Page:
Determining Cause and Effect
Determining Cause and Effect is a strategy to find a causal relationship between or among events, conditions, or behaviors.
This strategy givens reasons and explanations for events, conditions, or behaviors. It is an analysis tool to display possible cause of a specific condition or event, or the possible effects of a specific condition or event.
Often cause and effect are subtle and hard to distinguish. Be sure not to confuse cause and effect. To determine the cause of something, ask why it happened. To determine the effect of a cause, ask what happened. Three general causal relations can exist when a cause and effect relationship exists: • Necessary cause – one that must be present for the effect to occur. • Sufficient cause – one that can product an effect unaided, though there maybe more than one sufficient cause of a given effect. • Contributory cause – one that helps to produce an effect but cannot do so by itself.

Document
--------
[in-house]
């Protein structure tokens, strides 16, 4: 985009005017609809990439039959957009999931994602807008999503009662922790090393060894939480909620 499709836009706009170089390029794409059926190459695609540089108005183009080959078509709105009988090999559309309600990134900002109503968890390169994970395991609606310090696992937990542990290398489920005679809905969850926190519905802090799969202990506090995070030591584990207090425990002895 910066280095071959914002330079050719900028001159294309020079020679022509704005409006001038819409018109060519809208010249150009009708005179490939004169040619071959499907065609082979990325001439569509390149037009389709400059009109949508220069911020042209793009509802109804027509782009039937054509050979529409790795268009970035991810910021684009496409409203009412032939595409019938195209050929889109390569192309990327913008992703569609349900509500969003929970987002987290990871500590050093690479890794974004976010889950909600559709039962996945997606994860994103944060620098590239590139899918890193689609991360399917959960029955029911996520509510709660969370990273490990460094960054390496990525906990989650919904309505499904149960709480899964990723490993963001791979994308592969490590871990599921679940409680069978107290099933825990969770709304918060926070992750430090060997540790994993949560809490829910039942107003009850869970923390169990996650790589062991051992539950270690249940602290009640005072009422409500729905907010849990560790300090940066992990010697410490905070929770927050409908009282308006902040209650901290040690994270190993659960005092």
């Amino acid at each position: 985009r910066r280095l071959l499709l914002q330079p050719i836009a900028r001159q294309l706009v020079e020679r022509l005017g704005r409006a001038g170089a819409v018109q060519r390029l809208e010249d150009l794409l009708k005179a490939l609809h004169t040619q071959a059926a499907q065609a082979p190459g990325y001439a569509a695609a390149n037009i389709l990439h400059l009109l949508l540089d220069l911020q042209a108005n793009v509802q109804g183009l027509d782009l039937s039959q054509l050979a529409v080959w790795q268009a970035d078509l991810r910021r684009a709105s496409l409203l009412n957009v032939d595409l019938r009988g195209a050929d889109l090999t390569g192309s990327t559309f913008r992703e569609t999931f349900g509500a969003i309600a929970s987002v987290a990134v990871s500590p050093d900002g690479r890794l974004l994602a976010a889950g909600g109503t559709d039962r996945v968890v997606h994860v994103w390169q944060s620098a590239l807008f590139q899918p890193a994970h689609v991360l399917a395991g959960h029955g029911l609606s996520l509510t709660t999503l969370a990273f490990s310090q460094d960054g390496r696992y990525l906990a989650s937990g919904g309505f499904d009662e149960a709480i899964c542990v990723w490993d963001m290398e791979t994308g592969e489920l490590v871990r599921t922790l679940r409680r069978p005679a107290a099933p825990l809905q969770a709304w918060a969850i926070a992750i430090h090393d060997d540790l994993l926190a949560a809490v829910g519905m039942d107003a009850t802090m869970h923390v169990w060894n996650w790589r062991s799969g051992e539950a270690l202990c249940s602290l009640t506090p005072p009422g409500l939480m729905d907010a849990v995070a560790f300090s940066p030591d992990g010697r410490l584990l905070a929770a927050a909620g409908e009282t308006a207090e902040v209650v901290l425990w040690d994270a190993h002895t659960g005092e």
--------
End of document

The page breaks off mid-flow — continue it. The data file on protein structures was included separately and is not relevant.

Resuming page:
Questions that can be raised to identify cause-and-effect relationships: • Have I assumed a cause-and-effect relationship where none exists? • Have I assumed only one cause when many causes may be appropriate? • Have I incorrectly assumed a causal relationship between two events where one immediately follows another? • Are there single or multiple causes?
• Are there single or multiple effects?
• Is a chain reaction involved?
Once a cause-and-effect relationship has been identified, then the task becomes to determine the relationship. Several kinds of causes exist. • The primary cause (also know as the main cause, the necessary cause, or first cause) is the basis for a causal chain of events. • The secondary cause or effect is usually an ancillary cause that contributed to an effect or an ancillary effect of a cause. • The short-term cause or...
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